You will be assimilated: Our future of tech-enhanced brains to keep up with AI

Here’s renowned neuroscientist Christopher Koch explaining in a Wall Street Journal piece that our future will be a dystopian nightmare in which humans will necessarily become ever more completely fused on a neurological level with super sophisticated computer technologies. This will, he says, be a non-negotiable requirement if we want to keep up with the artificial intelligences that will be billions of times smarter than us, and that will otherwise utterly rule humanity and pose an existential threat to us in all kinds of ways that we, with our currently unenhanced meat brains, can hardly imagine.

Or actually, Koch speaks not grimly but enthusiastically of this future (and semi-present) scenario. He views the technological enhancement of the human brain for purposes of keeping pace with AI as an exciting thing. The negative gloss on it is mine. What a wonderful world, he avers. “Resistance is futile. You will be assimilated,” my own meat brain keeps hearing.

Whether you are among those who believe that the arrival of human-level AI signals the dawn of paradise, such as the technologist Ray Kurzweil, or the sunset of the age of humans, such as the prominent voices of the philosopher Nick Bostrom, the physicist Stephen Hawking and the entrepreneur Elon Musk, there is no question that AI will profoundly influence the fate of humanity.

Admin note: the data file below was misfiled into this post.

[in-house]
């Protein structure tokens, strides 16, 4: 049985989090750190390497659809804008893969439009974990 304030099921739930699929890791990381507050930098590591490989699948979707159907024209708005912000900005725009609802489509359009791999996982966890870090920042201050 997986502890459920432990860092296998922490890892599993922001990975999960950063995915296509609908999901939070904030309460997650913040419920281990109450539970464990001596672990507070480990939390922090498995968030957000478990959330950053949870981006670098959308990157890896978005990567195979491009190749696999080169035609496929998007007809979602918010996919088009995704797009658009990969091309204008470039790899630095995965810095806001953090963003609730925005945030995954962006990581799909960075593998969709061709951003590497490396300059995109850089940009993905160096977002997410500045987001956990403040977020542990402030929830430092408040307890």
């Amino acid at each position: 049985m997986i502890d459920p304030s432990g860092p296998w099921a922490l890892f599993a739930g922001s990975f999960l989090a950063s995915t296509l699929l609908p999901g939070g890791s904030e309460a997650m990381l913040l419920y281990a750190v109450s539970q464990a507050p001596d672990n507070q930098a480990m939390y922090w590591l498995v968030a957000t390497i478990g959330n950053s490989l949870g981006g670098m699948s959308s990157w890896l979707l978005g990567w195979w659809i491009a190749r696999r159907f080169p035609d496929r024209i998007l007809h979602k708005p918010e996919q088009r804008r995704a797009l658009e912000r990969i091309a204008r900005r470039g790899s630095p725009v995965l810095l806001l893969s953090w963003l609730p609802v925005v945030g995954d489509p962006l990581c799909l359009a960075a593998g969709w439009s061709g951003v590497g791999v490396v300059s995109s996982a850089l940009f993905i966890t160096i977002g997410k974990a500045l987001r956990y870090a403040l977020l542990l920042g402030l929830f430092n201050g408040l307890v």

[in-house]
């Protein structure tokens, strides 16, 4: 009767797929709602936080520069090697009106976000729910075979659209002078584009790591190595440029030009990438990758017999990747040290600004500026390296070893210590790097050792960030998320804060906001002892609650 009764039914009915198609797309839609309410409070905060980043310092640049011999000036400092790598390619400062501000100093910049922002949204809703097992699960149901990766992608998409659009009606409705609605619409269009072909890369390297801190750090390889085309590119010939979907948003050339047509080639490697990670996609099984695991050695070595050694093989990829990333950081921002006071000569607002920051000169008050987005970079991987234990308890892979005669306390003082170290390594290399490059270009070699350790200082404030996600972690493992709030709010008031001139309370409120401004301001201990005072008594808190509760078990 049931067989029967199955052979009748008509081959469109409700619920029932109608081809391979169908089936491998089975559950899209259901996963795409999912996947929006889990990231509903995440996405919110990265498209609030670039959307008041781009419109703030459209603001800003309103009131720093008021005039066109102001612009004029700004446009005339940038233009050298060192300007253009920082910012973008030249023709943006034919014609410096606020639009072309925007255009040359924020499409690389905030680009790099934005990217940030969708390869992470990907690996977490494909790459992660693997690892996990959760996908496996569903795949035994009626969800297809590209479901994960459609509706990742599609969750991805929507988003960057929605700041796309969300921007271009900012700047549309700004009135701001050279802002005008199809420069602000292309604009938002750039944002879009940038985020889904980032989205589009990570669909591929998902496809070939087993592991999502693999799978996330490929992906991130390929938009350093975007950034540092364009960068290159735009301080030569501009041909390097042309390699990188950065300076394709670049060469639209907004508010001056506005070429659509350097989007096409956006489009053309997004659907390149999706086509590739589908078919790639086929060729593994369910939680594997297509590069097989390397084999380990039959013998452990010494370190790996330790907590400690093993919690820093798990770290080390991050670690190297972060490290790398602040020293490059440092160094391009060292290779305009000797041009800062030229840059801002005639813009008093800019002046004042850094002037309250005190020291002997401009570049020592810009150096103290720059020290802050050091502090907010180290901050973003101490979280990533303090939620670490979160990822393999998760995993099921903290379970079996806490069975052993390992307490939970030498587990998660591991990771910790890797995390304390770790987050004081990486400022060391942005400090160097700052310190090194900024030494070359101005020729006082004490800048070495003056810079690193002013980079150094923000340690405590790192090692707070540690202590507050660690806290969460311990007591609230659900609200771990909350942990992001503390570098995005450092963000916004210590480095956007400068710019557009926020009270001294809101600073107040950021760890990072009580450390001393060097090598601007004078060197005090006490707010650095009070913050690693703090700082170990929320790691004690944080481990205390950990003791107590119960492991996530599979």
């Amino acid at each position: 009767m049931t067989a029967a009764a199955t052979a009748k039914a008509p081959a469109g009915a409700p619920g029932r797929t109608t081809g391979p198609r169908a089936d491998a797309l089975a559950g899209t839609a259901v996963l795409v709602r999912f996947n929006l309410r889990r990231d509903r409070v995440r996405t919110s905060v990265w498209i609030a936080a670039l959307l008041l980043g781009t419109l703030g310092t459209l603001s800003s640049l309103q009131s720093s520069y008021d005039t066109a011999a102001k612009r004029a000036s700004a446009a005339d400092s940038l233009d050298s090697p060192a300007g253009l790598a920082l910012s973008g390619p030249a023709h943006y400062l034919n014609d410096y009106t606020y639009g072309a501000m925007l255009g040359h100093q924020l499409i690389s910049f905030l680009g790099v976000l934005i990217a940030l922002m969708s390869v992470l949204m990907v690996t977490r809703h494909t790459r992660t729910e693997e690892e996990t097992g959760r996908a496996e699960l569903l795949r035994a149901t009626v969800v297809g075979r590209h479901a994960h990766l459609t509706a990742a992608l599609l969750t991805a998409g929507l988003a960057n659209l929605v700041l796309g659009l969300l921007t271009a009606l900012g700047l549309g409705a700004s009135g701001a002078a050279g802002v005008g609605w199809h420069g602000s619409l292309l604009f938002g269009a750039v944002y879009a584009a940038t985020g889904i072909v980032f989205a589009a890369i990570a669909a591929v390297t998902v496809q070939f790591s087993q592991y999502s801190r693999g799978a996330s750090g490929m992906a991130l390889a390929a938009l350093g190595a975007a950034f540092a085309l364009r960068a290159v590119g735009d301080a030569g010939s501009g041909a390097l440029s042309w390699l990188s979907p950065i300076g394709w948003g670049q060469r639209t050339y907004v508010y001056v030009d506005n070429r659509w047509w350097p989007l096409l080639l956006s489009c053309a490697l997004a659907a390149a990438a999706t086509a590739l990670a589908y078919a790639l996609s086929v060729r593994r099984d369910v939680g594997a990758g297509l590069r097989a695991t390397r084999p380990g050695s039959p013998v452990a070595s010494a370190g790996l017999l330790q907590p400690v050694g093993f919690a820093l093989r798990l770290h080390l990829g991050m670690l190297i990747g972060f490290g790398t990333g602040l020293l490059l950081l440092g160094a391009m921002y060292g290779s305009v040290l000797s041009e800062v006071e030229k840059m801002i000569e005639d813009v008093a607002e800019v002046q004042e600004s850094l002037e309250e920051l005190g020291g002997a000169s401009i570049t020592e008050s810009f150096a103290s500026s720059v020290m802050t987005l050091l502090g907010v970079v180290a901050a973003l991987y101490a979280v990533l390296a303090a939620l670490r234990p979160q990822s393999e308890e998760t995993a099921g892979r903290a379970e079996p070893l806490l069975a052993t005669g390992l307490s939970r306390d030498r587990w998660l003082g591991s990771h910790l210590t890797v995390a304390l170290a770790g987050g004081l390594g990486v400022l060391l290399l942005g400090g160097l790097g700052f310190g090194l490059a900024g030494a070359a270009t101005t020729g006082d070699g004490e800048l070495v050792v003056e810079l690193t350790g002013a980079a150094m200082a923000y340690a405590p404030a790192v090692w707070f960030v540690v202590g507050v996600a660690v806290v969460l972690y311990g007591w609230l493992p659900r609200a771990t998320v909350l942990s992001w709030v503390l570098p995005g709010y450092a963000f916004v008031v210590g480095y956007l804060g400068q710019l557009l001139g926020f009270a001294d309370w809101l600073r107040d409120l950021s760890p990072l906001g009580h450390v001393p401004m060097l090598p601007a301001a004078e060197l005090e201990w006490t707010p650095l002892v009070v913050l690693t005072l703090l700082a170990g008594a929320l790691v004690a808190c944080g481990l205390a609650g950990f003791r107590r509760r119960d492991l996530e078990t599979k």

There is one way to deal with this growing threat to our way of life. Instead of limiting further research into AI, we should turn it in an exciting new direction. To keep up with the machines we’re creating, we must move quickly to upgrade our own organic computing machines: We must create technologies to enhance the processing and learning capabilities of the human brain. . . .

Unlike say, the speed of light, there are no known theoretical limits to intelligence. While our brain’s computational power is more or less fixed by evolution, computers are constantly growing in power and flexibility. This is made possible by a vast ecosystem of several hundred thousand hardware and software engineers building on each other’s freely shared advances and discoveries. How can the human species keep up? . . .

In the face of this relentless onslaught, we must actively shape our future to avoid dystopia. We need to enhance our cognitive capabilities by directly intervening in our nervous systems.

We are already taking steps in this direction. . . .

My hope is that someday, a person could visualize a concept — say, the U.S. Constitution. An implant in his visual cortex would read this image, wirelessly access the relevant online Wikipedia page and then write its content back into the visual cortex, so that he can read the webpage with his mind’s eye. All of this would happen at the speed of thought. Another implant could translate a vague thought into a precise and error-free piece of digital code, turning anyone into a programmer.

People could set their brains to keep their focus on a task for hours on end, or control the length and depth of their sleep at will.